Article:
Seymour has brought in a number of MPs this election cycle but mostly they seem to have taken (or been instructed to) a vow of silence, apart from the gun woman who is let out occasionally and the deputy leader whose names most people don't know. Seymour is still a one man band and is lapping up his new found attention. Time for more scrutiny and publicity of his party and policies.

    • Gezza 9.1

      Agreed. And I think that scrutiny will start happening now that he’s gone & foot-shot himself with this absurd proposition.

    • Tiger Mountain 9.2

      The “gun woman” Nicole McKee, is a right piece of work from COLFO (NZ Council of Licensed Fire Arms Owners). The organisation presents as grass roots shooters, but is embedded with the firearms industry. Pre the ACT hook up their www site had links to the American NRA, which even then they tried to obscure by being Affiliates of international sports shootings organisations rather than direct affiliates, such links long gone from public view now.

      And yes the ACT numpties need to be scrutinised, and perhaps given the treatment that say Ms Wiles got from Cameron Slater recently and see how they shake out. I am not seriously advocating that!, but Seymour and new friends are not just harmless “other players” in the Parliamentary scene. They advocate attacking the minimum wage, abolishing Māori seats and much more.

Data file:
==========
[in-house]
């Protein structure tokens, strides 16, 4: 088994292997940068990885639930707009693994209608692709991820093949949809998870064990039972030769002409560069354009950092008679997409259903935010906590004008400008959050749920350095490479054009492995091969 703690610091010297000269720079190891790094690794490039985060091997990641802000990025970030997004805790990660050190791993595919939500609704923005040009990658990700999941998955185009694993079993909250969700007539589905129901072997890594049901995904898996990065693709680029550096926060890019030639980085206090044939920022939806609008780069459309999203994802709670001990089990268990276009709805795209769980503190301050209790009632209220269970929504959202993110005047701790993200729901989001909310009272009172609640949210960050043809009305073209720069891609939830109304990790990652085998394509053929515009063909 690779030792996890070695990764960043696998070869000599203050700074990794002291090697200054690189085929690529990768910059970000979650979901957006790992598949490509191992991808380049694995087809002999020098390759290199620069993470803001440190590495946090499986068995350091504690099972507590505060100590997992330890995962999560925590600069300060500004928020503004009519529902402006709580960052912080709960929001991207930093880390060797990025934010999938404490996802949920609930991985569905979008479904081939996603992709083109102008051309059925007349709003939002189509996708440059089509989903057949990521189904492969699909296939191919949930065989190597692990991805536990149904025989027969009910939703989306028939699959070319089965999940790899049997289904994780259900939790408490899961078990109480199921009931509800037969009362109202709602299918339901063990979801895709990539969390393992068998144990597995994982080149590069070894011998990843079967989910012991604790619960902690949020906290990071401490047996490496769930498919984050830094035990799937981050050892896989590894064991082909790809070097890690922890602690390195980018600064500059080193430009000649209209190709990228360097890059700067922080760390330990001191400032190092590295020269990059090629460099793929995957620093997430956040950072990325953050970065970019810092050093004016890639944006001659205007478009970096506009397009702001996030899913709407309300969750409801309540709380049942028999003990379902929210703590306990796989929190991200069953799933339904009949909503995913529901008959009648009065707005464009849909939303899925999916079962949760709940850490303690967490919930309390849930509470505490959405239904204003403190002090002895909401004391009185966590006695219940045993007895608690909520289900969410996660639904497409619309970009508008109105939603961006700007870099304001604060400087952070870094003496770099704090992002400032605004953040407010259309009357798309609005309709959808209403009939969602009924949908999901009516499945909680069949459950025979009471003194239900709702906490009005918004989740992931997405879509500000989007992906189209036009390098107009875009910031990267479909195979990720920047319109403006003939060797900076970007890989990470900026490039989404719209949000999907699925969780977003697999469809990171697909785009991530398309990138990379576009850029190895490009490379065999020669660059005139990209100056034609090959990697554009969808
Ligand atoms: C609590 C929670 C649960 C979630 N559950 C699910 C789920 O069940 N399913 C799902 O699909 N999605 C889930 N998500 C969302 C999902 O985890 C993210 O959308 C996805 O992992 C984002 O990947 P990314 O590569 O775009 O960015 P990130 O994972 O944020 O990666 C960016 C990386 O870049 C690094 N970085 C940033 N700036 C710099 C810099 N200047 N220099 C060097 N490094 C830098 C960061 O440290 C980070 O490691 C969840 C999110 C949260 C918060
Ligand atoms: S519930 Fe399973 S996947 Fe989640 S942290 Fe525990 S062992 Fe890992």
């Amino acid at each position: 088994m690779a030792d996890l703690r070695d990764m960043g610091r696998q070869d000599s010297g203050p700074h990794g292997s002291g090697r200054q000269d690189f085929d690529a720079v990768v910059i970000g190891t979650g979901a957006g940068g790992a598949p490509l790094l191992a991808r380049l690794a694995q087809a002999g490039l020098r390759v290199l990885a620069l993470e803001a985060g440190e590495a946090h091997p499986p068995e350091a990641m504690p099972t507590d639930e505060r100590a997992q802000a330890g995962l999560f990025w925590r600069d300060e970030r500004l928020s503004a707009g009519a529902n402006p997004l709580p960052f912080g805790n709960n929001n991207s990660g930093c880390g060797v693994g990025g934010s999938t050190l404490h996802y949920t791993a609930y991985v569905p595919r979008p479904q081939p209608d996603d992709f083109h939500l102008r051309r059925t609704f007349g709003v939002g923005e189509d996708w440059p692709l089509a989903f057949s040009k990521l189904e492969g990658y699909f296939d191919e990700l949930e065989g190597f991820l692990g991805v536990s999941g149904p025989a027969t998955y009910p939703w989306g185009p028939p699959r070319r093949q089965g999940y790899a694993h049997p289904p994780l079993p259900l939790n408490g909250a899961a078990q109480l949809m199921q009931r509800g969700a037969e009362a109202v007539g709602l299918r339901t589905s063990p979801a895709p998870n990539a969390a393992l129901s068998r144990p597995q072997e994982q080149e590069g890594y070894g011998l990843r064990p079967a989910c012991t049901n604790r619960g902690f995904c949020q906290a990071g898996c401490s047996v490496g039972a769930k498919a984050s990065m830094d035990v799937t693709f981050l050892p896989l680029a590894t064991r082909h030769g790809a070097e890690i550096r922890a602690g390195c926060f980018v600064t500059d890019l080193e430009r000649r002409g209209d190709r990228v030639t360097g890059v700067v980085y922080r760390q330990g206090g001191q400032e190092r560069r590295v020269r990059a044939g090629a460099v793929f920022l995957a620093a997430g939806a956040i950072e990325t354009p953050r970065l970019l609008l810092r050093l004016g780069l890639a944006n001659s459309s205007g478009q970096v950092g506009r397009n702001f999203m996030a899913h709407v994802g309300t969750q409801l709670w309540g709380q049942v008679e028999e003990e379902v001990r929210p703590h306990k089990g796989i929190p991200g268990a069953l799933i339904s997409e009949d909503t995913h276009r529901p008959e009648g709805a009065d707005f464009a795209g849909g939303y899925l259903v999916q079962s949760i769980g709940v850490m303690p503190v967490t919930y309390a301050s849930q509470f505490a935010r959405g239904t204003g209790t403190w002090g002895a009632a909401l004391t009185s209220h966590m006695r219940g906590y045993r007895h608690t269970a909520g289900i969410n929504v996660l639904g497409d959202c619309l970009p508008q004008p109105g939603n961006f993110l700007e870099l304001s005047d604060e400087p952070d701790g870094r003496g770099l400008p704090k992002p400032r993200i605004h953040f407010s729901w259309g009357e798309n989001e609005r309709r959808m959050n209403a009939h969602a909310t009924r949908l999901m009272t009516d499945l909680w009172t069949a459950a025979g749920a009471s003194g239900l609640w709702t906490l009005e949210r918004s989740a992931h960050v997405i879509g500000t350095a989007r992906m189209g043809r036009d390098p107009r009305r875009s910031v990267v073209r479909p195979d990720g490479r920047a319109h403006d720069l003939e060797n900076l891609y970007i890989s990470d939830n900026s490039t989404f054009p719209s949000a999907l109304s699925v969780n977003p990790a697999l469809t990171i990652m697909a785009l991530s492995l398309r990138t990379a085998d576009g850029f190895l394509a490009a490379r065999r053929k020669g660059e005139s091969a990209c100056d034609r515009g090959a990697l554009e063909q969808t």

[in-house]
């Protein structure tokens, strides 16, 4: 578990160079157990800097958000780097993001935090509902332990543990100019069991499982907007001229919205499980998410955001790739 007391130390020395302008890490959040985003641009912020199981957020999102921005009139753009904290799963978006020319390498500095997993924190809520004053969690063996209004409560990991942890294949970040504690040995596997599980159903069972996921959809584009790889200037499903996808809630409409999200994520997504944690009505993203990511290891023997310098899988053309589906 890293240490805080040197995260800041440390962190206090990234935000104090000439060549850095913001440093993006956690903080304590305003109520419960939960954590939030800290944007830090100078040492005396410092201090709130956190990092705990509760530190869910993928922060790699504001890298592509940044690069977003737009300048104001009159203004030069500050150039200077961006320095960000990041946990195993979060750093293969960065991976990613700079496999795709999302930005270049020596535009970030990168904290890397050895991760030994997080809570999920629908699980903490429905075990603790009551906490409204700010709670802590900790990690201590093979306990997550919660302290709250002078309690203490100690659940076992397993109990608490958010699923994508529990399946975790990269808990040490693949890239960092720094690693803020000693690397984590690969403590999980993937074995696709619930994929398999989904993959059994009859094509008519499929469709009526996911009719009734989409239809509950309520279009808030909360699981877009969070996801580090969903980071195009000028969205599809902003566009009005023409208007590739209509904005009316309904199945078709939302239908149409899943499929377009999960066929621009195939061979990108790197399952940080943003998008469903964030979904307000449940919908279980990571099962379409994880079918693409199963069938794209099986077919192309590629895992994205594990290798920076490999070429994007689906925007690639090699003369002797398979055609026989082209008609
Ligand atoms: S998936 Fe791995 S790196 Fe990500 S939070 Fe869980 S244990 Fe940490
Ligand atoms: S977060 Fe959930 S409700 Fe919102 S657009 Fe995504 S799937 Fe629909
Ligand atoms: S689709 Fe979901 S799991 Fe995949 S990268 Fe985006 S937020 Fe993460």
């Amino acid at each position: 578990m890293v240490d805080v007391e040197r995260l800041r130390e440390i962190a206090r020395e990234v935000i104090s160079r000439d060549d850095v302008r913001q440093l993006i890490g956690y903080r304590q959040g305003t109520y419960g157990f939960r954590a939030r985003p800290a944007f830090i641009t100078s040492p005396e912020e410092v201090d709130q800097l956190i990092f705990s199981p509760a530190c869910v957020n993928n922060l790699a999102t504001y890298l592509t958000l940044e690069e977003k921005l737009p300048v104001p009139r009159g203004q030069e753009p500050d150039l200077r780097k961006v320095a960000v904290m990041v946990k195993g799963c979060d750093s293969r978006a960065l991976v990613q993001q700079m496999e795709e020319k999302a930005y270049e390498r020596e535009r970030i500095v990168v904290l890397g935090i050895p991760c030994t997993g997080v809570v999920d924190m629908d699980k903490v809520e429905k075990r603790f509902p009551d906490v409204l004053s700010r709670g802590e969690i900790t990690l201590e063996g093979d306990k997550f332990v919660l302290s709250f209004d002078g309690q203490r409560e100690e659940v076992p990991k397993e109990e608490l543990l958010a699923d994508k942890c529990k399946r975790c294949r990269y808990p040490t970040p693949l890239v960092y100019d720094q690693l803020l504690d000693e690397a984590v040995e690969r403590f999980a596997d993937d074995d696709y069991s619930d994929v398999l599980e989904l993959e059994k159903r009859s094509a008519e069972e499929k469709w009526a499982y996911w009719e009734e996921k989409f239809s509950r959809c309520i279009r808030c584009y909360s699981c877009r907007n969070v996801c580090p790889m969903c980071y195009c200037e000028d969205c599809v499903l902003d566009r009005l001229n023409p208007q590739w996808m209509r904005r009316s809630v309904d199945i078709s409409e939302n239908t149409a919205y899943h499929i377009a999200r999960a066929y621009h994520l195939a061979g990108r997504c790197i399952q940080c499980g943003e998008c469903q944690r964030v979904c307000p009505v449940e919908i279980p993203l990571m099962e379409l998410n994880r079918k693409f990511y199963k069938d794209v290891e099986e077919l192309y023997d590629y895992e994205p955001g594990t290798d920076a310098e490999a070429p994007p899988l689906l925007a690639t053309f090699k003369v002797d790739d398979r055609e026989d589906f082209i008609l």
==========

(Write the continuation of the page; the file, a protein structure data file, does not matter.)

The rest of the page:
• Tricledrown 9.2.1

        If Maori seats were abolished National would loose rural guaranteed seats.

        Leaving National struggling to maintain a strong presence that electorate seats give them.

    • Anne 9.3

      Of course his MPs have been instructed to stay silent. He knows that if they opened their mouths everyone would see what a bunch of no-hopers they were.

      I am reminded of Peter Dunne when he brought a whole bunch of his supporters into parliament – United Front was it called? Oh no, that was the Monty Python crowd. 😉 Dunne did the same thing. Kept their mouths shut because half of them were nut-balls. In the end it showed and Dunne's party disappeared down the gurgler.

        • lprent 9.3.1.1

          I just looked at the first and last one, because they are in my daily news reading list. There was a reason that I’d ignored them. They didn’t say anything of any interest. They were space fillers for the page.

          Nicola McKee – two small quotations and slightly less than the Maori party spokesperson immediately above. Incredibly anodyne wish-washy general statements with no particular value and no statement of act policy. Compared to the Maori and Green party spokespeople statements above it – who were talking about their own personal experiences, you just get the impression that she would have been better off not saying anything rather than being a vacuous hole saying boilerplate statements of concern..

          Simon Court – got 3 paragraphs as they were obviously the only contacts that had anything bad to say about the delay. He wasted it on being sounding off with boilerplate sneers, not a thing about Act policy, and at the end was a hypocrite because he was pushing a faster response to the Emissions Reduction Plan – which from my understanding is opposed by Act anyway.

          It was then followed by a number of paragraphs of industry people praising a "sensible decision".